Inside Report: Streetcar line idea tossed around for BR

Much has been said in recent weeks about a proposal to develop a $100 million streetcar line along the Nicholson Drive corridor.

Talk surrounding the project has come, at least publicly, from members of the FutureBR Implementation Team and Mayor-President Kip Holden, who has said he is looking for federal funds from the U.S. Housing and Urban Development Department and the U.S. Department of Transportation.

But little has been said about who would be in charge of the streetcar, and to what degree the Capital Area Transit System would be involved in the project.

John Fregonese, the planner who is helping to implement the FutureBR master land-use plan, said CATS would likely be involved, but may not necessarily be the manager of the streetcar system.

He noted that in Portland, Ore., the city owns the streetcar system, but it is managed by a private nonprofit made up of the city, the transit agency, the redevelopment authority and some developers. The streetcar system contracts with the transit agency to provide drivers and do maintenance.

“Operations and maintenance of the streetcar is a different skill set than CATS now has, so that’s something to see what the best option is,” Fregonese said. “That would be the next step, detailed design, operations planning and a finance package.”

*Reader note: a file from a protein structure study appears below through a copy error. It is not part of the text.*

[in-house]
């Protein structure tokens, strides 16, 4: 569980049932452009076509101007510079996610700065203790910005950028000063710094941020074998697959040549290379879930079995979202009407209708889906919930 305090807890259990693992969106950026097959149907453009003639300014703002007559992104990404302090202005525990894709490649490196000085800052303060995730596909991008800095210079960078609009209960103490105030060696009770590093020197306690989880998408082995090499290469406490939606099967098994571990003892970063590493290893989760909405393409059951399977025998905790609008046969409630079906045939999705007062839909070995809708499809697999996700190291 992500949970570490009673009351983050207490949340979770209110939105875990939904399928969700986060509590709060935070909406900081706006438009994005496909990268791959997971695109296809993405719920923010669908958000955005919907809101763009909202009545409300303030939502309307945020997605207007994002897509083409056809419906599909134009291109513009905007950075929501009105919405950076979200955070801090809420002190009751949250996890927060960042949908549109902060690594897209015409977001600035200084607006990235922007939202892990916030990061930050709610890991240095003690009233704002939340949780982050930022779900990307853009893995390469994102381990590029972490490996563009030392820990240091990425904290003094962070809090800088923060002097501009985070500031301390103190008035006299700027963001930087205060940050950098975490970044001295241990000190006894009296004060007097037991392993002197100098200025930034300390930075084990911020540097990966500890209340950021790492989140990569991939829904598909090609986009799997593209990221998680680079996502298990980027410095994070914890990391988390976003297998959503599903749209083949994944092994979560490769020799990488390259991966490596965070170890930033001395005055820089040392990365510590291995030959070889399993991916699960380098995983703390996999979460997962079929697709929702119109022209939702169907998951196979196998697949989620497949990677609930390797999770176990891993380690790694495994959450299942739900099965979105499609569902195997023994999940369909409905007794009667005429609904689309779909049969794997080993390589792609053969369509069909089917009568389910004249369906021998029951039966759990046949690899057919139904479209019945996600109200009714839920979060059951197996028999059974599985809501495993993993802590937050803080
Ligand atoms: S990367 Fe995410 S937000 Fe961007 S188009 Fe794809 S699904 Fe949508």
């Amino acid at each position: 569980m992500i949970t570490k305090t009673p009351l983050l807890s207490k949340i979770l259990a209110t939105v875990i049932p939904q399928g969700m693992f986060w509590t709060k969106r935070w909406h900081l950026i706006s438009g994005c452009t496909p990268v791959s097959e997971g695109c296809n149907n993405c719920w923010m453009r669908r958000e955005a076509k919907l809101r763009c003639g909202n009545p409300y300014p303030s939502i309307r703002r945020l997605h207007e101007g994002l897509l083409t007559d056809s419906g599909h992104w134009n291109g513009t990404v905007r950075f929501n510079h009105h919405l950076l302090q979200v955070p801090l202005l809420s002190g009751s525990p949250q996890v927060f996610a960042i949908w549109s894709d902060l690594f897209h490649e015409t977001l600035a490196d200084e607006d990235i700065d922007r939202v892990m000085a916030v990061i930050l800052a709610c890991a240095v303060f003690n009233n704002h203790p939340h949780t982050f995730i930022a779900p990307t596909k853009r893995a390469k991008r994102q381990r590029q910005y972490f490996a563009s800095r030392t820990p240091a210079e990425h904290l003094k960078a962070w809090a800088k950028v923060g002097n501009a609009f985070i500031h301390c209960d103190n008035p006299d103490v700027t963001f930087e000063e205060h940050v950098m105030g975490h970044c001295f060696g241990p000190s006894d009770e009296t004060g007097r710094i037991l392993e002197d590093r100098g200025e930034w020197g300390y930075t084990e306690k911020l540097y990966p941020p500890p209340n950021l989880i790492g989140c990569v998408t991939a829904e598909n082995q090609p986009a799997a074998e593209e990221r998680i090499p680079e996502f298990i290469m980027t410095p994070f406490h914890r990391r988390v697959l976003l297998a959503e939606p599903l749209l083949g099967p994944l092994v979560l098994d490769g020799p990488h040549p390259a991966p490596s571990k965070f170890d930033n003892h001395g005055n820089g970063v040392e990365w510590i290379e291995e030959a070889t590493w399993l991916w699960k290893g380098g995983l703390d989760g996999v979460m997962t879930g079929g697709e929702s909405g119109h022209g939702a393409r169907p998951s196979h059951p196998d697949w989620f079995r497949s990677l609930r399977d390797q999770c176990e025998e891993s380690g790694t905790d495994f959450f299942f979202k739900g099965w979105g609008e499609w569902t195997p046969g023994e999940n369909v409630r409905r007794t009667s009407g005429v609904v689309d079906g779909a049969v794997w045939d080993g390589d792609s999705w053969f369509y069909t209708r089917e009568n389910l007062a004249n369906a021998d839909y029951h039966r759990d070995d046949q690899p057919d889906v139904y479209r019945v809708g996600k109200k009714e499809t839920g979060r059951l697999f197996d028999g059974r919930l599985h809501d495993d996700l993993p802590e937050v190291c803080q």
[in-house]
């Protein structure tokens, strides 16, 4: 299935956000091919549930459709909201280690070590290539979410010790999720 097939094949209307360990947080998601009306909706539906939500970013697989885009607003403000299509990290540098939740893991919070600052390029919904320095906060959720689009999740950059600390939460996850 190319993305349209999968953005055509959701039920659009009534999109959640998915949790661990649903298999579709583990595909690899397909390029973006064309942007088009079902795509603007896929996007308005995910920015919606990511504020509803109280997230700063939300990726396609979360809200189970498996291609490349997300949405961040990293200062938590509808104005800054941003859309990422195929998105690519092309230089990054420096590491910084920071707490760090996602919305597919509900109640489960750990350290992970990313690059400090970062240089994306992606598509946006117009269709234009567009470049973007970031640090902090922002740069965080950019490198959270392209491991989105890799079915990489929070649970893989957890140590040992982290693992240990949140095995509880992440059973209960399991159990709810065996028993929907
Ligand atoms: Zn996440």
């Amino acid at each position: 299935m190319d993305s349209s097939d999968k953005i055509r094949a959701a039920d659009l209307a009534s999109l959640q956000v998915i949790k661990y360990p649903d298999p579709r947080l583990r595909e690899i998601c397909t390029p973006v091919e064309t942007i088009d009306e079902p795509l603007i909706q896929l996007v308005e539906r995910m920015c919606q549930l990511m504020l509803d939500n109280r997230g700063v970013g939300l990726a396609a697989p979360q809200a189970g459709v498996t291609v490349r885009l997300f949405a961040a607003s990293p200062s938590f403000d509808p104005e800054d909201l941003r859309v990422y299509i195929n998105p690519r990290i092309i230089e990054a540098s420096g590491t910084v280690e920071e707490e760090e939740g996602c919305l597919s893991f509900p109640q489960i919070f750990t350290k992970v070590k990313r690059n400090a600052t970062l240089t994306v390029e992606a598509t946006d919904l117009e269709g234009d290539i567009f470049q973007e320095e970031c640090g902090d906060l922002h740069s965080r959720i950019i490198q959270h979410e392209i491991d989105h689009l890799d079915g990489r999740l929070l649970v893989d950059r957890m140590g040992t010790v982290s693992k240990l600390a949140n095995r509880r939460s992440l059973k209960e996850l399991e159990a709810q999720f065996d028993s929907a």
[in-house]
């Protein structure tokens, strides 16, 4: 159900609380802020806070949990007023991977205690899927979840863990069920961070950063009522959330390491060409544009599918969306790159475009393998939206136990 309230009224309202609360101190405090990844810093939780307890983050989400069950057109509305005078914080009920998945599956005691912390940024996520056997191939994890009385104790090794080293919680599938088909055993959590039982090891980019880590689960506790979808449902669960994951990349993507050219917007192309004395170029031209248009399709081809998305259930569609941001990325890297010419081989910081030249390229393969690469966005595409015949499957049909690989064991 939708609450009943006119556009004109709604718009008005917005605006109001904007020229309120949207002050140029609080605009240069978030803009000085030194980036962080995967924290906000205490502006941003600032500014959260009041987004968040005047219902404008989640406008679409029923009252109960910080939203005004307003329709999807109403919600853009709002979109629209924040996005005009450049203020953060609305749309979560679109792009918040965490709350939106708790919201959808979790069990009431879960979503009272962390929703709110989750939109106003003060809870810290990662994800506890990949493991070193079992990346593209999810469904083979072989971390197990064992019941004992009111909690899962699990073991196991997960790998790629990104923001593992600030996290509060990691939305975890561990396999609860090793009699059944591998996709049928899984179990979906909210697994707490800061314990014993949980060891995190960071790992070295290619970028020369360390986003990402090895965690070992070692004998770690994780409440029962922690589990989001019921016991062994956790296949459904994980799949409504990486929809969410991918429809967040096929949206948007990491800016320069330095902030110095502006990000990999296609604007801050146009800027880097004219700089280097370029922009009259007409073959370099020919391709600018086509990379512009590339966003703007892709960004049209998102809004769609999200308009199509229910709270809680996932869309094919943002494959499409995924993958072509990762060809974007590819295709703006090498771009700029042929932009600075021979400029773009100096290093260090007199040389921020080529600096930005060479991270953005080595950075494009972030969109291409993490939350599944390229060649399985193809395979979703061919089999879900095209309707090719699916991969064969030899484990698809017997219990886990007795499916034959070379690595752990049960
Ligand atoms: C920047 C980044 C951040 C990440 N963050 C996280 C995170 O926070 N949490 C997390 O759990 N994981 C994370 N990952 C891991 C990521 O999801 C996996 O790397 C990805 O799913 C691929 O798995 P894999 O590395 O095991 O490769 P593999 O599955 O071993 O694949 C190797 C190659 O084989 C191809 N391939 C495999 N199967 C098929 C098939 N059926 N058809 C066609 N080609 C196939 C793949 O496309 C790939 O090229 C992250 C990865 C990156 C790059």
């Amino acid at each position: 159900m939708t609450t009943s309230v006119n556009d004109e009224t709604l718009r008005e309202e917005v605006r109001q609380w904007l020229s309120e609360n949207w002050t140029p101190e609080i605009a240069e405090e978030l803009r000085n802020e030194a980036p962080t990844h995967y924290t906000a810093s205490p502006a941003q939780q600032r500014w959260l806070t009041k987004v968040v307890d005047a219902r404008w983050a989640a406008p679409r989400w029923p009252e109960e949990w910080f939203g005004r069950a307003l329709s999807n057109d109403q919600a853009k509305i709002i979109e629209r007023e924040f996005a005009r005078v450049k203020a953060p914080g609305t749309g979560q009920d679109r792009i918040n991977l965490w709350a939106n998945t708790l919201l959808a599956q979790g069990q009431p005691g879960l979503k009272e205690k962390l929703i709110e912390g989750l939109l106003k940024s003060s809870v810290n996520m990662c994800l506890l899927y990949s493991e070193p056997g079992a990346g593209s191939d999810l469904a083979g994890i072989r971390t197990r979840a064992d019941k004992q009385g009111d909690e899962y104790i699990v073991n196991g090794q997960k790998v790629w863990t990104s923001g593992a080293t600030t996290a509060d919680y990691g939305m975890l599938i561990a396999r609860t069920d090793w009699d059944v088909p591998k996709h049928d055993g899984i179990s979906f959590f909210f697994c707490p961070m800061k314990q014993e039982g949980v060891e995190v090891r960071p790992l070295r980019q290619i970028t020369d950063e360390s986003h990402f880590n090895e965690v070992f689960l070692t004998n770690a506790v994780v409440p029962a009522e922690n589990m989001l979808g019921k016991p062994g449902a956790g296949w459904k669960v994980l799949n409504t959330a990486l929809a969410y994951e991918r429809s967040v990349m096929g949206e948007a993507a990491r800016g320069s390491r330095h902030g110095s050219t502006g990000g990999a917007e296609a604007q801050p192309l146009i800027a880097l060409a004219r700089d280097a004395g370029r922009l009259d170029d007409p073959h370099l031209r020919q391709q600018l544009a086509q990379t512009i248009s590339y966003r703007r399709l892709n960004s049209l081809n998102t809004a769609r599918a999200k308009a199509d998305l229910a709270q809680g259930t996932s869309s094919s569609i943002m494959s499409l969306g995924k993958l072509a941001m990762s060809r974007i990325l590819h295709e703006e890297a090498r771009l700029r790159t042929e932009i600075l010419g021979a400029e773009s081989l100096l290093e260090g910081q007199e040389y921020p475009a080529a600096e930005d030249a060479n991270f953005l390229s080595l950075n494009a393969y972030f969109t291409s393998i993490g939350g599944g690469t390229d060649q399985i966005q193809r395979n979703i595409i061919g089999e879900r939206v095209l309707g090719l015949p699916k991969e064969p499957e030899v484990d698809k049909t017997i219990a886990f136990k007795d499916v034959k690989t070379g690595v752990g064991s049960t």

But on Feb. 18, CATS CEO Bob Mirabito said during a board meeting that he recently met with the Baton Rouge Area Foundation, another street car stakeholder, and expressed his desire to be named operator of the trolley system.

“The Foundation was interested in our access to possible funding sources for the $100 million project while I conveyed to the Foundation that CATS wanted to be made the operator of the trolley system in its role as the RTA.”

After the meeting, he said in an interview that he expects CATS will now play a larger role in the streetcar talks.

“Going forward, it’ll be a joint effort, not only between us and BRAF, but everyone else,” Mirabito said. “We will support any group and work with any group in Baton Rouge.”

He said CATS is the only designee in East Baton Rouge Parish that can receive federal transportation dollars.

“Any federal funding has to come through CATS, so if we’re going to bring money to the table, we’re going to participate in the project,” he said.

R.J. Goebel, planning director for the Capital Region Planning Commission, said CATS serves as the public transportation commission for the area and therefore has authority over any public transit lines in the region.

“You can’t run a line that doesn’t have their approval,” he said.

The project is still in its infancy.

Fregonese has said the plans are for a streetcar line that would stretch 7.38 miles from the State Capitol to Tiger Stadium, providing a connection between downtown Baton Rouge and LSU.

A study has shown the streetcar line could be done without rebuilding roads and could easily fit under Interstate 10.

Typically, about 70 percent of streetcar line costs are paid for by federal funds and the rest of the money comes from local sources.

Streetcars attract 50 percent more riders than municipal buses on the same routes, Fregonese has said.

Rebekah Allen is a city-parish government reporter. She can be reached at or follow her on Twitter @rebekahallen. Read The Advocate’s new City Hall Buzz blog at